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Trials of the Monkey: An Accidental Memoir
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Amazon.com Amazon.com Review (ISBN 0312300786, Paperback)It seems like the perfect premise--Charles Darwin's great-grandson travels by bus from New York City to Dayton, Tennessee, to witness a reenactment of the infamous 1925 Scopes trial and see how--or if--attitudes toward evolution have changed. Call it "The Voyage of the Greyhound," if you will. But it didn't work out that way.
Matthew Chapman set out to write such a book, but ended up penning this "accidental memoir." Trials of the Monkey is remarkably compelling, given that the narrative wanders back and forth in time, across continents, and all over the place thematically. Descriptions of Chapman's youthful desires, his mother's alcoholism, and the world of Hollywood screenwriting are interspersed with tales of riding along with a Dayton cop on a Friday night, spelunking with Christian students, even sipping moonshine from a jam jar in a restroom stall ("To my surprise, it's excellent").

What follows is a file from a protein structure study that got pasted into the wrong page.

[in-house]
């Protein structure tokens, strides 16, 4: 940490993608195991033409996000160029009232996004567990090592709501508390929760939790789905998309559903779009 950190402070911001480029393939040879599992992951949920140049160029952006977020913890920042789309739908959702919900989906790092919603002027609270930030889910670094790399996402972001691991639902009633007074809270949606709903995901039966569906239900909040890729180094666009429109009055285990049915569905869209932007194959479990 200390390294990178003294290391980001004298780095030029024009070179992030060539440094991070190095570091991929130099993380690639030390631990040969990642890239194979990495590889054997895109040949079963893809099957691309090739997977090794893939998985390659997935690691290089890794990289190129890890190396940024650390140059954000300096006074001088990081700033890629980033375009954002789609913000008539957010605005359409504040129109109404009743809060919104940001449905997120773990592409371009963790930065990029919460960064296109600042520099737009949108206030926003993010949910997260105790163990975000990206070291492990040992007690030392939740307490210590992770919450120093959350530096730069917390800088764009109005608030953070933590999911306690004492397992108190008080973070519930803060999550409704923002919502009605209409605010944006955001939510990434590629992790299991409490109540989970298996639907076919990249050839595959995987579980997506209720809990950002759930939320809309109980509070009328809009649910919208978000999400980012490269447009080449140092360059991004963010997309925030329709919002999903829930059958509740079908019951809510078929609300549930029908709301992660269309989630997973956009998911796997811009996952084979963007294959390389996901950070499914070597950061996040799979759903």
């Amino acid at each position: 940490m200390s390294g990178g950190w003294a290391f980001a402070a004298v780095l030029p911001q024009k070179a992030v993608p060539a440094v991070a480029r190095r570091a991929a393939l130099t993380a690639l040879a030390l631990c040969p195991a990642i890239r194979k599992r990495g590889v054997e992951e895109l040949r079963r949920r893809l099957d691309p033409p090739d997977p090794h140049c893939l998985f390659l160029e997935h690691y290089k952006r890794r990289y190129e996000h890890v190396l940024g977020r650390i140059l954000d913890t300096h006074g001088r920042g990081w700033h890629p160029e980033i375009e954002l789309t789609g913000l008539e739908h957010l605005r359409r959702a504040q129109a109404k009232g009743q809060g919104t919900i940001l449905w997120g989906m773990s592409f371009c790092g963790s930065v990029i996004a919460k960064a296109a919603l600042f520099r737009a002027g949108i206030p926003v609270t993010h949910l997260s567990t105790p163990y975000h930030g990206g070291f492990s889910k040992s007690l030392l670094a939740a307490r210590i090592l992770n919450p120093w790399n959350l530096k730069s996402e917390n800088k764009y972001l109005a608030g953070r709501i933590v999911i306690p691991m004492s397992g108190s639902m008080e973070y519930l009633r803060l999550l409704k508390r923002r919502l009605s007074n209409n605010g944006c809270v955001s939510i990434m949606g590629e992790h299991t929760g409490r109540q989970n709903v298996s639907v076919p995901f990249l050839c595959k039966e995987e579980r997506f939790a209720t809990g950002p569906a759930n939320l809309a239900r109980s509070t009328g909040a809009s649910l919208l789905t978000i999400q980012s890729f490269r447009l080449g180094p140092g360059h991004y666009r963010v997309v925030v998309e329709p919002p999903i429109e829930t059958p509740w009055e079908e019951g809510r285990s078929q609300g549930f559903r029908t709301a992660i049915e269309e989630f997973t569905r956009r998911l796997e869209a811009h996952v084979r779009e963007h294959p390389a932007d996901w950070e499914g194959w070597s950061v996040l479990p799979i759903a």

Those seeking a detailed account of the trial may be disappointed, though Chapman does offer up evocative glimpses, such as prosecuting attorney William Jennings Bryan--renowned as an orator--quietly telling attorney for the defense Dudley Malone, "Dudley, that was the greatest speech I ever heard." The book is at its best, however, when Chapman reveals his own feelings, such as his realization that though he came in part to "poke fun at [the] hillbillies," everyone had been "just as nice as all get out" to him. The intervening 75 years since the trial may not have changed Dayton very much, but they have seen a widening of the division between creationists and evolutionists. "If something like the Scopes trial was staged now," Chapman notes, "people would be afraid for their lives." --Sunny Delaney
(retrieved from Amazon Mon, 30 Sep 2013 13:48:29 -0400)
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